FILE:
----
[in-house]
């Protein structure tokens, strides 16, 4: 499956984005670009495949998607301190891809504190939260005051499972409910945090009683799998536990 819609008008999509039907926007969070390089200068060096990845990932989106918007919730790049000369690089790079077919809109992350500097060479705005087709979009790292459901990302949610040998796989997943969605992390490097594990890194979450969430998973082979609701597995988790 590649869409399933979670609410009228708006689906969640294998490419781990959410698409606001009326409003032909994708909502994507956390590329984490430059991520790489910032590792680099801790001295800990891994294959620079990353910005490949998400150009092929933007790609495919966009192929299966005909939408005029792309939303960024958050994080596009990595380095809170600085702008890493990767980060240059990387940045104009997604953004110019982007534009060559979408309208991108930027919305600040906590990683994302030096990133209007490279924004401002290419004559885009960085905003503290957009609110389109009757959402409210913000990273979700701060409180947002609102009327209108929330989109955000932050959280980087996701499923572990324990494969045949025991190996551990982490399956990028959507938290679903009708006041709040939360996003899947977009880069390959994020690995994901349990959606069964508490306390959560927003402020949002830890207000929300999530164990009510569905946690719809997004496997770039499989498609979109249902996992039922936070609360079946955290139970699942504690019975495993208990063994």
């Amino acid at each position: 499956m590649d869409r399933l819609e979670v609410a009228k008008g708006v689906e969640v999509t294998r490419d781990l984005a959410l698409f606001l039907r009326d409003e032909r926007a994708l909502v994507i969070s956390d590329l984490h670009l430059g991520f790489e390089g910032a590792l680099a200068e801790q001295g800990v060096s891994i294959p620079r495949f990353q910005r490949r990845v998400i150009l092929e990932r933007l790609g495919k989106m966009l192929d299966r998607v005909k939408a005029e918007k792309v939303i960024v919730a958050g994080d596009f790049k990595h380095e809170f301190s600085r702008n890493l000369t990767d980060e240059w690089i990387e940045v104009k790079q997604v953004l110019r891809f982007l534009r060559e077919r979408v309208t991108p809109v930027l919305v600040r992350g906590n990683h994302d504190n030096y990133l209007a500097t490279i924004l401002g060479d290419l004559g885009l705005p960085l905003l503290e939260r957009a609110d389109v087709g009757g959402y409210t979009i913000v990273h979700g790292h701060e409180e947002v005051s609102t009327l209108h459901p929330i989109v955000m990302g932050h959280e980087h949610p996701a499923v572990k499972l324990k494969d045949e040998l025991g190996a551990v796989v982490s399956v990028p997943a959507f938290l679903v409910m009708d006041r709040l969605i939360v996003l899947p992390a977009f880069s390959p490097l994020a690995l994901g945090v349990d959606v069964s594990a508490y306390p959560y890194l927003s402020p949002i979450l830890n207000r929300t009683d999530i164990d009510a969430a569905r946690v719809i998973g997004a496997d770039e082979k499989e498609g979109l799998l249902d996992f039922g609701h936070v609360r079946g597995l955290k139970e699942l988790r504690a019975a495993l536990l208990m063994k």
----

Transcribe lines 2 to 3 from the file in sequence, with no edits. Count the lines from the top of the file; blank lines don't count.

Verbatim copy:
């Protein structure tokens, strides 16, 4: 499956984005670009495949998607301190891809504190939260005051499972409910945090009683799998536990 819609008008999509039907926007969070390089200068060096990845990932989106918007919730790049000369690089790079077919809109992350500097060479705005087709979009790292459901990302949610040998796989997943969605992390490097594990890194979450969430998973082979609701597995988790 590649869409399933979670609410009228708006689906969640294998490419781990959410698409606001009326409003032909994708909502994507956390590329984490430059991520790489910032590792680099801790001295800990891994294959620079990353910005490949998400150009092929933007790609495919966009192929299966005909939408005029792309939303960024958050994080596009990595380095809170600085702008890493990767980060240059990387940045104009997604953004110019982007534009060559979408309208991108930027919305600040906590990683994302030096990133209007490279924004401002290419004559885009960085905003503290957009609110389109009757959402409210913000990273979700701060409180947002609102009327209108929330989109955000932050959280980087996701499923572990324990494969045949025991190996551990982490399956990028959507938290679903009708006041709040939360996003899947977009880069390959994020690995994901349990959606069964508490306390959560927003402020949002830890207000929300999530164990009510569905946690719809997004496997770039499989498609979109249902996992039922936070609360079946955290139970699942504690019975495993208990063994």
């Amino acid at each position: 499956m590649d869409r399933l819609e979670v609410a009228k008008g708006v689906e969640v999509t294998r490419d781990l984005a959410l698409f606001l039907r009326d409003e032909r926007a994708l909502v994507i969070s956390d590329l984490h670009l430059g991520f790489e390089g910032a590792l680099a200068e801790q001295g800990v060096s891994i294959p620079r495949f990353q910005r490949r990845v998400i150009l092929e990932r933007l790609g495919k989106m966009l192929d299966r998607v005909k939408a005029e918007k792309v939303i960024v919730a958050g994080d596009f790049k990595h380095e809170f301190s600085r702008n890493l000369t990767d980060e240059w690089i990387e940045v104009k790079q997604v953004l110019r891809f982007l534009r060559e077919r979408v309208t991108p809109v930027l919305v600040r992350g906590n990683h994302d504190n030096y990133l209007a500097t490279i924004l401002g060479d290419l004559g885009l705005p960085l905003l503290e939260r957009a609110d389109v087709g009757g959402y409210t979009i913000v990273h979700g790292h701060e409180e947002v005051s609102t009327l209108h459901p929330i989109v955000m990302g932050h959280e980087h949610p996701a499923v572990k499972l324990k494969d045949e040998l025991g190996a551990v796989v982490s399956v990028p997943a959507f938290l679903v409910m009708d006041r709040l969605i939360v996003l899947p992390a977009f880069s390959p490097l994020a690995l994901g945090v349990d959606v069964s594990a508490y306390p959560y890194l927003s402020p949002i979450l830890n207000r929300t009683d999530i164990d009510a969430a569905r946690v719809i998973g997004a496997d770039e082979k499989e498609g979109l799998l249902d996992f039922g609701h936070v609360r079946g597995l955290k139970e699942l988790r504690a019975a495993l536990l208990m063994k």